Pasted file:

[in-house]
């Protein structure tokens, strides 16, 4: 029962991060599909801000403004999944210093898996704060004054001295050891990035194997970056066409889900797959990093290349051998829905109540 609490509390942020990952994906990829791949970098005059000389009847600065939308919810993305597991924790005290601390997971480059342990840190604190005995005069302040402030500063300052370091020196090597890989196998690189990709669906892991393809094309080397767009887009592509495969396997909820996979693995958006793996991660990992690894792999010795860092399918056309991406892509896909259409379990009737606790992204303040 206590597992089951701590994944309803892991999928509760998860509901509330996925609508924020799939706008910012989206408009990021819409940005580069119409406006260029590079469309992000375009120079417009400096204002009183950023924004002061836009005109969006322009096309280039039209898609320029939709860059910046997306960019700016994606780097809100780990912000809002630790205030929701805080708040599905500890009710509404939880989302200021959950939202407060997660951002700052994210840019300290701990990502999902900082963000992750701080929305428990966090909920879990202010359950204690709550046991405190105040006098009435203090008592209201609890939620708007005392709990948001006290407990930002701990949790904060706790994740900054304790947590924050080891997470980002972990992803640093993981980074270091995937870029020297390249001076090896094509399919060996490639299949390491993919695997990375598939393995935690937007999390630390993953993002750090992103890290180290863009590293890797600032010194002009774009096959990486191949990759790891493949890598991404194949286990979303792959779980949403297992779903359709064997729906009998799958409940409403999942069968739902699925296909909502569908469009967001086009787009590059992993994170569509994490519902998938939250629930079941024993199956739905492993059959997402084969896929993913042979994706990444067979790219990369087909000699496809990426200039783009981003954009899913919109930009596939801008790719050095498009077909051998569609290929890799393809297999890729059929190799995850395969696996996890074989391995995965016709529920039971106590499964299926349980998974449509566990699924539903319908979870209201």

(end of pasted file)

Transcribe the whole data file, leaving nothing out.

[in-house]
């Protein structure tokens, strides 16, 4: 029962991060599909801000403004999944210093898996704060004054001295050891990035194997970056066409889900797959990093290349051998829905109540 609490509390942020990952994906990829791949970098005059000389009847600065939308919810993305597991924790005290601390997971480059342990840190604190005995005069302040402030500063300052370091020196090597890989196998690189990709669906892991393809094309080397767009887009592509495969396997909820996979693995958006793996991660990992690894792999010795860092399918056309991406892509896909259409379990009737606790992204303040 206590597992089951701590994944309803892991999928509760998860509901509330996925609508924020799939706008910012989206408009990021819409940005580069119409406006260029590079469309992000375009120079417009400096204002009183950023924004002061836009005109969006322009096309280039039209898609320029939709860059910046997306960019700016994606780097809100780990912000809002630790205030929701805080708040599905500890009710509404939880989302200021959950939202407060997660951002700052994210840019300290701990990502999902900082963000992750701080929305428990966090909920879990202010359950204690709550046991405190105040006098009435203090008592209201609890939620708007005392709990948001006290407990930002701990949790904060706790994740900054304790947590924050080891997470980002972990992803640093993981980074270091995937870029020297390249001076090896094509399919060996490639299949390491993919695997990375598939393995935690937007999390630390993953993002750090992103890290180290863009590293890797600032010194002009774009096959990486191949990759790891493949890598991404194949286990979303792959779980949403297992779903359709064997729906009998799958409940409403999942069968739902699925296909909502569908469009967001086009787009590059992993994170569509994490519902998938939250629930079941024993199956739905492993059959997402084969896929993913042979994706990444067979790219990369087909000699496809990426200039783009981003954009899913919109930009596939801008790719050095498009077909051998569609290929890799393809297999890729059929190799995850395969696996996890074989391995995965016709529920039971106590499964299926349980998974449509566990699924539903319908979870209201």